Aspirin is generic for analgesics and has been generic for this class of pharmaceuticals over eighty years. See Bayer, 272 F. at 505. In determining whether ASPIRINA is sufficiently similar to aspirin to render it merely descriptive of analgesic goods, the relevant features of the mark are considered including appearance, sound, and meaning. The Board found that ASPIRINA and aspirin are sufficiently close in appearance, sound, and meaning that "[t]he mere addition of the letter `A' at the end of the generic term `aspirin' is simply insufficient to transform ASPIRINA into an inherently distinctive mark for analgesics." Final Decision, slip. op. at 8, 11. Substantial evidence supports this finding. The appearance and meaning of ASPIRINA and aspirin are similar. Adding an "a" to aspirin results in virtually no distinction with respect to the visual impressions of the terms. Importantly, both terms will be used in association with the same analgesic goods in this country.3 There are, however, some differences in sound. ASPIRINA contains four syllables and aspirin contains two or three syllables (depending on how it is pronounced). ASPIRINA also contains different syllables and the emphasis is on the third syllable for ASPIRINA, whereas the emphasis is on the first syllable for aspirin. When the mark ASPIRINA is considered as a whole, the significant similarities in appearance and meaning of ASPIRINA and aspirin demonstrate that the Board's finding that ASPIRINA is merely descriptive of analgesic goods is supported by substantial evidence.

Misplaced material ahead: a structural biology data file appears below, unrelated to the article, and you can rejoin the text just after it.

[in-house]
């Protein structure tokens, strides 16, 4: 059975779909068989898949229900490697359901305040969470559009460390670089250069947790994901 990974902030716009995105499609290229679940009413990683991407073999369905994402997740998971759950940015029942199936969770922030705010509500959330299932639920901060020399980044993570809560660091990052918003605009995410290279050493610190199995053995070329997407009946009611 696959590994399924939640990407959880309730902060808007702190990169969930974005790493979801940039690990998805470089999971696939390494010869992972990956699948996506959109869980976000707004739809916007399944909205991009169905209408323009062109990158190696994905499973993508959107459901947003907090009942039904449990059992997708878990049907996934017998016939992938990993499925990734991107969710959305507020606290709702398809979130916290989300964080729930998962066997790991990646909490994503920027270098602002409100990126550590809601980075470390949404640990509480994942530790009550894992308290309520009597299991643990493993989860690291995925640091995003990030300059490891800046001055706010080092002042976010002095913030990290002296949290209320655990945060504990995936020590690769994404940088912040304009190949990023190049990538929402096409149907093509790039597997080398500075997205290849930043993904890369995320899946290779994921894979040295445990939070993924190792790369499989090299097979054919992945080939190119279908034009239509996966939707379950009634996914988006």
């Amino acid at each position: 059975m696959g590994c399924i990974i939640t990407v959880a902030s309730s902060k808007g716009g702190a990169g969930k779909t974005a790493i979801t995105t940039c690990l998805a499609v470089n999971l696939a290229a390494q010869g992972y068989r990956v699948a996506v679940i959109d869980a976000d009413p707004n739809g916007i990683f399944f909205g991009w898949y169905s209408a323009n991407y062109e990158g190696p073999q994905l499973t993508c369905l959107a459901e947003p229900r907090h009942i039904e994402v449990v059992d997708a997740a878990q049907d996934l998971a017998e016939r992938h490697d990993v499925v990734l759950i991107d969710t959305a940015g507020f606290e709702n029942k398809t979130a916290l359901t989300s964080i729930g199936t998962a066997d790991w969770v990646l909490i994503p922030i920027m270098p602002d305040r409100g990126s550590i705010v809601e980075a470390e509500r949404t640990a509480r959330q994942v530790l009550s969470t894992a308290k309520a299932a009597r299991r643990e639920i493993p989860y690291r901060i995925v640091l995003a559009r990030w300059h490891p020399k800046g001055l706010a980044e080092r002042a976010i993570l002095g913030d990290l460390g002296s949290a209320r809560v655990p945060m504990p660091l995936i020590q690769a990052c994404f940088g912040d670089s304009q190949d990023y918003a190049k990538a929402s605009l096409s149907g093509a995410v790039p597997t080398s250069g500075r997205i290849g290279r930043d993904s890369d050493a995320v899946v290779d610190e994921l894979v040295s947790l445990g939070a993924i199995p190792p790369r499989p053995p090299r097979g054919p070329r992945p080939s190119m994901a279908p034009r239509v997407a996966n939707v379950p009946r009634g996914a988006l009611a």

Not only did the Board consider the similarities of ASPIRINA and aspirin with respect to appearance, sound, and meaning, it also considered competent sources in the record to determine the relevant purchasing public's understanding of ASPIRINA. We consider these sources below to determine whether the record as a whole provides substantial evidence to support the Board's finding that ASPIRINA is merely descriptive.